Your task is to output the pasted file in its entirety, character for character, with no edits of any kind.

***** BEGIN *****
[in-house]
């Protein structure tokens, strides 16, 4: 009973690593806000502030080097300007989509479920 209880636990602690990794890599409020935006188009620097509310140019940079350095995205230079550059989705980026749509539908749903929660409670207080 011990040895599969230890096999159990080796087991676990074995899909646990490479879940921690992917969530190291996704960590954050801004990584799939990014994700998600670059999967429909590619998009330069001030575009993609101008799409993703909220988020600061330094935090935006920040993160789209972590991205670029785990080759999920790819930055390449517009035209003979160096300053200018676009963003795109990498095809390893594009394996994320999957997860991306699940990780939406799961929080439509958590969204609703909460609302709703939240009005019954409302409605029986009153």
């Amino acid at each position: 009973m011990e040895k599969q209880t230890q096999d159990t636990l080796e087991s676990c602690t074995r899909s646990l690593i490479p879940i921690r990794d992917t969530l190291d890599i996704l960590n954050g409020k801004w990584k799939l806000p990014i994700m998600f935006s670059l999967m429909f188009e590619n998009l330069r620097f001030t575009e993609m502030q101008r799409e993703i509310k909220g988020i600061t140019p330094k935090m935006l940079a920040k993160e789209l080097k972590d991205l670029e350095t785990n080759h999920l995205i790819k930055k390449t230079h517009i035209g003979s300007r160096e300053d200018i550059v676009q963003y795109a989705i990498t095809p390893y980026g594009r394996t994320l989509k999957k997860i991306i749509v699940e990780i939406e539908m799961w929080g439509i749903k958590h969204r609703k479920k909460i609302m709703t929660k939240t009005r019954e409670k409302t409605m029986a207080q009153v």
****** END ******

[in-house]
């Protein structure tokens, strides 16, 4: 009973690593806000502030080097300007989509479920 209880636990602690990794890599409020935006188009620097509310140019940079350095995205230079550059989705980026749509539908749903929660409670207080 011990040895599969230890096999159990080796087991676990074995899909646990490479879940921690992917969530190291996704960590954050801004990584799939990014994700998600670059999967429909590619998009330069001030575009993609101008799409993703909220988020600061330094935090935006920040993160789209972590991205670029785990080759999920790819930055390449517009035209003979160096300053200018676009963003795109990498095809390893594009394996994320999957997860991306699940990780939406799961929080439509958590969204609703909460609302709703939240009005019954409302409605029986009153």
């Amino acid at each position: 009973m011990e040895k599969q209880t230890q096999d159990t636990l080796e087991s676990c602690t074995r899909s646990l690593i490479p879940i921690r990794d992917t969530l190291d890599i996704l960590n954050g409020k801004w990584k799939l806000p990014i994700m998600f935006s670059l999967m429909f188009e590619n998009l330069r620097f001030t575009e993609m502030q101008r799409e993703i509310k909220g988020i600061t140019p330094k935090m935006l940079a920040k993160e789209l080097k972590d991205l670029e350095t785990n080759h999920l995205i790819k930055k390449t230079h517009i035209g003979s300007r160096e300053d200018i550059v676009q963003y795109a989705i990498t095809p390893y980026g594009r394996t994320l989509k999957k997860i991306i749509v699940e990780i939406e539908m799961w929080g439509i749903k958590h969204r609703k479920k909460i609302m709703t929660k939240t009005r019954e409670k409302t409605m029986a207080q009153v």